It is a credit to the author to have chosen to share something of her life, her early childhood, without elevating herself as the main character of interest, it is both a story and a tribute to the extended family and the men who tried to lead them to live in safety.
The brothers chose different paths, one deciding to leave, the other to stay and though they were separated for 30 years their relationship remained strong, seeing each other as often as they could and keeping this strong connection between all the extended members of the family and their birth country.
As Cristina García, author of Dreaming in Cuban (one of my Top 5 Fiction Reads of 2015) put it:
“Edwidge Danticat’s moving tale of two remarkable brothers – her own father and her beloved Uncle Joseph, separated for thirty years – is as compelling and richly told as her fiction. Politically charged and sadly unforgettable, their stories will lodge themselves in your heart.”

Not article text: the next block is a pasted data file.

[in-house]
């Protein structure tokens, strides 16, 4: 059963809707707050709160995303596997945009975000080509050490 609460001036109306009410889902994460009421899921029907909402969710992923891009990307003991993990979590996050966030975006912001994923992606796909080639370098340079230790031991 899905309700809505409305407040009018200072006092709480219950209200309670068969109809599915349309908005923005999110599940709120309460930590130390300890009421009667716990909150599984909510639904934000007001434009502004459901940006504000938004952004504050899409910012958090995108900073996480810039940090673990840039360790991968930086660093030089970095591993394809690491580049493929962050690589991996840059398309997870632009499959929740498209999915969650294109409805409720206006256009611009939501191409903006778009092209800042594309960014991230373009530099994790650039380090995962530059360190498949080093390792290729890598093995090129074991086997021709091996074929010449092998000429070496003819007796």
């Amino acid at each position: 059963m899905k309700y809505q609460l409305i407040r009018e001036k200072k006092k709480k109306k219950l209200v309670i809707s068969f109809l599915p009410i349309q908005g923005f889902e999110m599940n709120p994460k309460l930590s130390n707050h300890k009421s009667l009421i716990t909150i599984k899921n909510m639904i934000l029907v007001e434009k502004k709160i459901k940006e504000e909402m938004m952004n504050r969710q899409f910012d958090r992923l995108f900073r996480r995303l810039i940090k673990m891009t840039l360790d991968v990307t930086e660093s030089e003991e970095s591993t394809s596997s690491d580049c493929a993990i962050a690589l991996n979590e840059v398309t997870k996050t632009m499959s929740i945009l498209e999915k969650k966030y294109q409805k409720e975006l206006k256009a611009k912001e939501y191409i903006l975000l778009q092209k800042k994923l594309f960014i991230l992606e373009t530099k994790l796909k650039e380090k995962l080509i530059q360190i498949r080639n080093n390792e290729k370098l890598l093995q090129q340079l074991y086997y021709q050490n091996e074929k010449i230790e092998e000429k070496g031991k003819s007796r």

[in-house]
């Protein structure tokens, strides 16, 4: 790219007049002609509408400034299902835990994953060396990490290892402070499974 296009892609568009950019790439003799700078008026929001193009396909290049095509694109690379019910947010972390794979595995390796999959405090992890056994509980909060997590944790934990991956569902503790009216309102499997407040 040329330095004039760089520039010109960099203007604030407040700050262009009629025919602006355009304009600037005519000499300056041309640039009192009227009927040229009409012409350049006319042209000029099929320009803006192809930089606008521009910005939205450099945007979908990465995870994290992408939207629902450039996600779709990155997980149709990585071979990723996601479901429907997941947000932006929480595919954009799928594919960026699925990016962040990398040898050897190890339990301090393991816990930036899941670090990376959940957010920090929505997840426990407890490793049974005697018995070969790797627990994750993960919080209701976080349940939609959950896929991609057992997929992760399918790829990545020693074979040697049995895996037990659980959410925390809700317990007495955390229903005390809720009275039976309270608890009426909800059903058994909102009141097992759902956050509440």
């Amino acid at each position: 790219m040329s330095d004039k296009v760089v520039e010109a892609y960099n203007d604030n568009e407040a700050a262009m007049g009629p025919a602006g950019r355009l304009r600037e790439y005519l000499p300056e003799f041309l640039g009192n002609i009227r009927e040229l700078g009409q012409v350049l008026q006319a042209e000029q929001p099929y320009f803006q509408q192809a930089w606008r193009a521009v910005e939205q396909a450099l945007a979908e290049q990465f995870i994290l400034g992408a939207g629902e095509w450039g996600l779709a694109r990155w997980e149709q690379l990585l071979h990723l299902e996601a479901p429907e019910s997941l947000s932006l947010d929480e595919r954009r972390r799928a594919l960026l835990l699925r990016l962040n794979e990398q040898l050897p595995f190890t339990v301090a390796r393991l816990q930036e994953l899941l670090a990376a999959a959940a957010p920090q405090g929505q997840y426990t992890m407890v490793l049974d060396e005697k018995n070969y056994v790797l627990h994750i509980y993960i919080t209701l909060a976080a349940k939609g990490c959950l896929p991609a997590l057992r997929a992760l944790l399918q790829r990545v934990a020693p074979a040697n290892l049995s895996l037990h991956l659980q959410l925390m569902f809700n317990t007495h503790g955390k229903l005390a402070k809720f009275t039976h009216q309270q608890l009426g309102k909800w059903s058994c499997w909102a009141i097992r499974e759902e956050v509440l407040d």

A wonderful book, an honest portrayal of lives, where joy and struggle go hand in hand, where fear is never far from the front gate and sadness its companion, yet full of hope and spiritedness as an eighty-one-year old man refuses to let thugs take all that he has, and even though he risks his life, he will continue to pursue with righteousness, what is necessary in his own country to ensure justice. Which only serves to make what follows so immensely tragic.
A 5 star must read for me.
Edwidge Danticat, my review of Breath, Eyes, Memory
Wonderful review. I don’t think I’ve ever read a Haitian author, which is a real oversight – I will seek out Edwidge Danticat to start remedying this!
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She’s a great author to discover Haiti through. Isabelle Allende’s Island Beneath the Sea is another good one, set there too.
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I think I might have a copy of the Allende buried somewhere in Mount TBR, I’ll have a hunt for it!
And here’s a link to my review!
Island Beneath the Sea